The only other time I had seen him cry was at his Fathers wake where he apologised to us all for being a bad father – he really lost it that day and we were absolutely shocked at the time. Nothing could have been further from the truth and he had carried this with him for years. What else was he not saying at the time? And it was never mentioned again…….

Move forward 6 months my Dad got his old builders bucket, a rope and using his great knot tying ability strung himself up in his shed at his house. Mum knew straight away when she arrived home from overnight home care of her mentally disabled clients as the curtains were still drawn. She immediately went to the shed and found him lifeless hanging from the beam.

I had started early that day at a client site visit and was driving on the Sth Eastern Freeway right next to the Kooyong Tennis Court in a leafy Melbourne suburb when my phone rang –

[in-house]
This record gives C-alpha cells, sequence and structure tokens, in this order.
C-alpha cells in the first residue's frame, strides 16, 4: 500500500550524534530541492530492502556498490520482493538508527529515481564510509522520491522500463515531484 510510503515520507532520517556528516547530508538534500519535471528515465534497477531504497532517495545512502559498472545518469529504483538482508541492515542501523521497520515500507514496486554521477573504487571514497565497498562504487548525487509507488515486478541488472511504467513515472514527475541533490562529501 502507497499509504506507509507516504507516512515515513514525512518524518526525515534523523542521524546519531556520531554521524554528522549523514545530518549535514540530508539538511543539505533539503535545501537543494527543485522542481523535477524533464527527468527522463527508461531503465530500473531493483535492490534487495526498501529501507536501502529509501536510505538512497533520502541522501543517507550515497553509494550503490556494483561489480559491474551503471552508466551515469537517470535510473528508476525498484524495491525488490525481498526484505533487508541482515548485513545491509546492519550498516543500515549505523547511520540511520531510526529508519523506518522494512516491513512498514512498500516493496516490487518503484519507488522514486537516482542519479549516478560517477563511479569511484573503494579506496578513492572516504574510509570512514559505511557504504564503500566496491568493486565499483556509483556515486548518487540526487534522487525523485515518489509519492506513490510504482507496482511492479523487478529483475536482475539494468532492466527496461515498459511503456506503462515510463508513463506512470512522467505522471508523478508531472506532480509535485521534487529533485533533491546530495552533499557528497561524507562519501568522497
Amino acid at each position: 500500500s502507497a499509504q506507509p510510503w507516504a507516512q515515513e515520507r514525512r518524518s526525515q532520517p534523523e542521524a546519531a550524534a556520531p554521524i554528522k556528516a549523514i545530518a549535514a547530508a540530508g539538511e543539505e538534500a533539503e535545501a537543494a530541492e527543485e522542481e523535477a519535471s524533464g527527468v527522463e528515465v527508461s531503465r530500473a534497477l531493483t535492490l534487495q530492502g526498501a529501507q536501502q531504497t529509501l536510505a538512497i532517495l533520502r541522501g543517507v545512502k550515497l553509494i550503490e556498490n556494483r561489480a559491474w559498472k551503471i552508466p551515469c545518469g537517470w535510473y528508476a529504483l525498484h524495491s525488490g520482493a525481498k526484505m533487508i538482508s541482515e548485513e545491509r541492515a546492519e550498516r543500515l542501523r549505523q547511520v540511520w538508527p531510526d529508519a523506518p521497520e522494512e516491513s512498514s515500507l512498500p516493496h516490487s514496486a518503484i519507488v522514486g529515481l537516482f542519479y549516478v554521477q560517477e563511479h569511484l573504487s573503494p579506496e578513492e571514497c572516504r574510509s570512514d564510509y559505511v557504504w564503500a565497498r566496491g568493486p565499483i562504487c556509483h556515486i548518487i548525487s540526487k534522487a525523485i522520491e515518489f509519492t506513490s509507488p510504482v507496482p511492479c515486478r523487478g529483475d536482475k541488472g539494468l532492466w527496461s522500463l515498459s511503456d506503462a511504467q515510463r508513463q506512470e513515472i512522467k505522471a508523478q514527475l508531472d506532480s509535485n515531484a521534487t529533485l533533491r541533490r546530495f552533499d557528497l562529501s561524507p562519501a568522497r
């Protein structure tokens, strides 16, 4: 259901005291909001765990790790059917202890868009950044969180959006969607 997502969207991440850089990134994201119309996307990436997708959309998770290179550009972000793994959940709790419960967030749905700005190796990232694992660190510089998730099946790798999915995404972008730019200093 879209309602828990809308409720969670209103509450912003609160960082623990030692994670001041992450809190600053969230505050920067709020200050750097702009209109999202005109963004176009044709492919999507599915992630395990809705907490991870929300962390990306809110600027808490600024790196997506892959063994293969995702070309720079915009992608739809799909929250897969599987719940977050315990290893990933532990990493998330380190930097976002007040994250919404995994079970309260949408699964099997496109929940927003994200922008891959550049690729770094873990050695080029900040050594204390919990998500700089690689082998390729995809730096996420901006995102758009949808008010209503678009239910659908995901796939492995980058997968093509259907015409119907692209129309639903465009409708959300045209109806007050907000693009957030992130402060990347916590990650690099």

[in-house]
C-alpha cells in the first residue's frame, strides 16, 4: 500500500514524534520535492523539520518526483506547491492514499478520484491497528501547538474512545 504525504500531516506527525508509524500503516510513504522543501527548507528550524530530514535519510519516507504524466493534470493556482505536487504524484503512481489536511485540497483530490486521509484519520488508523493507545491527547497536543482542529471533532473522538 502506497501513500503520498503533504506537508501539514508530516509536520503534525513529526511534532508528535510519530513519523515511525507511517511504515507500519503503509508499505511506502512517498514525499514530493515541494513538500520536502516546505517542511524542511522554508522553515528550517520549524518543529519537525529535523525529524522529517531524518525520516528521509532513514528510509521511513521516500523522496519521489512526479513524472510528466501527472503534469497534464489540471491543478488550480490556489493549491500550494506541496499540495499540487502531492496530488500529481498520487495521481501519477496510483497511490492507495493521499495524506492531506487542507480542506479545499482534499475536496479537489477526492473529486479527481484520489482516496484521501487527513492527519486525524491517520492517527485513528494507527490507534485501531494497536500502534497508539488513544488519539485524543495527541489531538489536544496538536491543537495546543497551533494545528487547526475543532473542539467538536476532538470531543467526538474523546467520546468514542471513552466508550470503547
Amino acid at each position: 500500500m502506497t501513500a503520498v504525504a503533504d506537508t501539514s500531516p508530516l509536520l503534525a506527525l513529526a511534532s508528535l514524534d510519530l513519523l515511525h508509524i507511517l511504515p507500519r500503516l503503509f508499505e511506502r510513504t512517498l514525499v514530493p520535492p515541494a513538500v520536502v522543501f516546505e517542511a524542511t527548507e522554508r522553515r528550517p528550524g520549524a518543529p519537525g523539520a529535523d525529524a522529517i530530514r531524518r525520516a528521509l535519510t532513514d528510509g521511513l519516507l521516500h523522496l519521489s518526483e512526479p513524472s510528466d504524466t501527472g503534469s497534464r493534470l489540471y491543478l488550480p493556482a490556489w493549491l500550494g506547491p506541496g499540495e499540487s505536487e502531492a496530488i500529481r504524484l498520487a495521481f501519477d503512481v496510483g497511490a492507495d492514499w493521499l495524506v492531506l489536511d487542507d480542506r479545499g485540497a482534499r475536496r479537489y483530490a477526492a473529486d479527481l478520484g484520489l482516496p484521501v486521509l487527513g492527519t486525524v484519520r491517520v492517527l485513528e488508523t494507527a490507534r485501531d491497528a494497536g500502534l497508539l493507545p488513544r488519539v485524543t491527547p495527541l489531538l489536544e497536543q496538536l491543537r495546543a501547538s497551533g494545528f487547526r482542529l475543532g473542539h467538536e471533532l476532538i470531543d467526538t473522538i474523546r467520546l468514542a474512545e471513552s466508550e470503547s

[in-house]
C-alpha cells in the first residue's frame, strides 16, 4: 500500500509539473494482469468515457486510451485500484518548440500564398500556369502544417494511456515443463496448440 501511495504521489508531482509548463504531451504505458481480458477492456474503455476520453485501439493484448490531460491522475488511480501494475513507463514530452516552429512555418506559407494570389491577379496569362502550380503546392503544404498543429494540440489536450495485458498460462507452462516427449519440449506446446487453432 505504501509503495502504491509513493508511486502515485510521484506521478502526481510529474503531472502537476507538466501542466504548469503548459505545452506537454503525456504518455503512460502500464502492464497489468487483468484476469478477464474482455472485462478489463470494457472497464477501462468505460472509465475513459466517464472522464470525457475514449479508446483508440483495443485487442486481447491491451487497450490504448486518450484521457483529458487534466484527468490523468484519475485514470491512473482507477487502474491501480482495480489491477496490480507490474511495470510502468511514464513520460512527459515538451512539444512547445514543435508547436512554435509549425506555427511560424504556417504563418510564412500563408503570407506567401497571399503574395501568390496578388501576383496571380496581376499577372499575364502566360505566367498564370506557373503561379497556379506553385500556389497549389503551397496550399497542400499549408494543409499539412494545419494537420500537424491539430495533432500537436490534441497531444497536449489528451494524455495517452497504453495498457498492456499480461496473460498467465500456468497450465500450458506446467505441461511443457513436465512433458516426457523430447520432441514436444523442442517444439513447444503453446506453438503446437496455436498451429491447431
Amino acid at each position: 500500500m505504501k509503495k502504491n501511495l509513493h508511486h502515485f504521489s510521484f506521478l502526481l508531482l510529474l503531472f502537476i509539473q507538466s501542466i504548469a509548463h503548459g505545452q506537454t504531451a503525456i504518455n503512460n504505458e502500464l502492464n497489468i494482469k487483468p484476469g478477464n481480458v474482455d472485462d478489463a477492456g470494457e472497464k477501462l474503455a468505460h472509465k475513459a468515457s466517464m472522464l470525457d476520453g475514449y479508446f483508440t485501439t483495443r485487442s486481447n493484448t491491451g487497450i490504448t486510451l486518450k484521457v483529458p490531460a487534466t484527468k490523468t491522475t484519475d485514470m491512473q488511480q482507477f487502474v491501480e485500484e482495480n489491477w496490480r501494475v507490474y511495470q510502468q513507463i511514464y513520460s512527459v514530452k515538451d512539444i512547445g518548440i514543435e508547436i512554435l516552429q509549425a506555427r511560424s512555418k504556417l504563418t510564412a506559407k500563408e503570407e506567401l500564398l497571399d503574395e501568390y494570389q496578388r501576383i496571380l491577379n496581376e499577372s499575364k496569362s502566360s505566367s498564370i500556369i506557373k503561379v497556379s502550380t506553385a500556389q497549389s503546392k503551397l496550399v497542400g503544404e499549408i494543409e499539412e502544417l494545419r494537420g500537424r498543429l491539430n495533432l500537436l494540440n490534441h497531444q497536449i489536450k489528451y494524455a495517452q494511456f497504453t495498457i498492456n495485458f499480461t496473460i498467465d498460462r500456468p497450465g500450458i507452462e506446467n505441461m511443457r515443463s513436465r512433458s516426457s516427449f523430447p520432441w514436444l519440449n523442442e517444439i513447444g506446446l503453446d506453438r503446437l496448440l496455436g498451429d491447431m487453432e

“He’s done it” my wife Allison said.

“I knew he would” or something to that effect was my rather callous response.

The drive to Romsey took about 90minutes but felt like an eternity. I remember being angry with him –

How could he do this to his Wife?

How could he do this to me? How could he leave his kids as well as his grandkids? Selfish bastard.

I called his brothers and his sister and told them the news, it was numbing and their grief was palpable.

How could he do it to his brothers and sister?

The formal identification process is etched in my mind. He looked like road kill, a look of surprise and absolute terror etched on his face, his body contorted and his hands clenched tight with pale white knuckles. I’m lead to believe that most people die with a surprised look on their face. Even though he knew what he was doing his face didn’t look like that of someone who went easily……….and he appeared to be shocked at what happened once he stepped off his old builders bucket that carried his tools.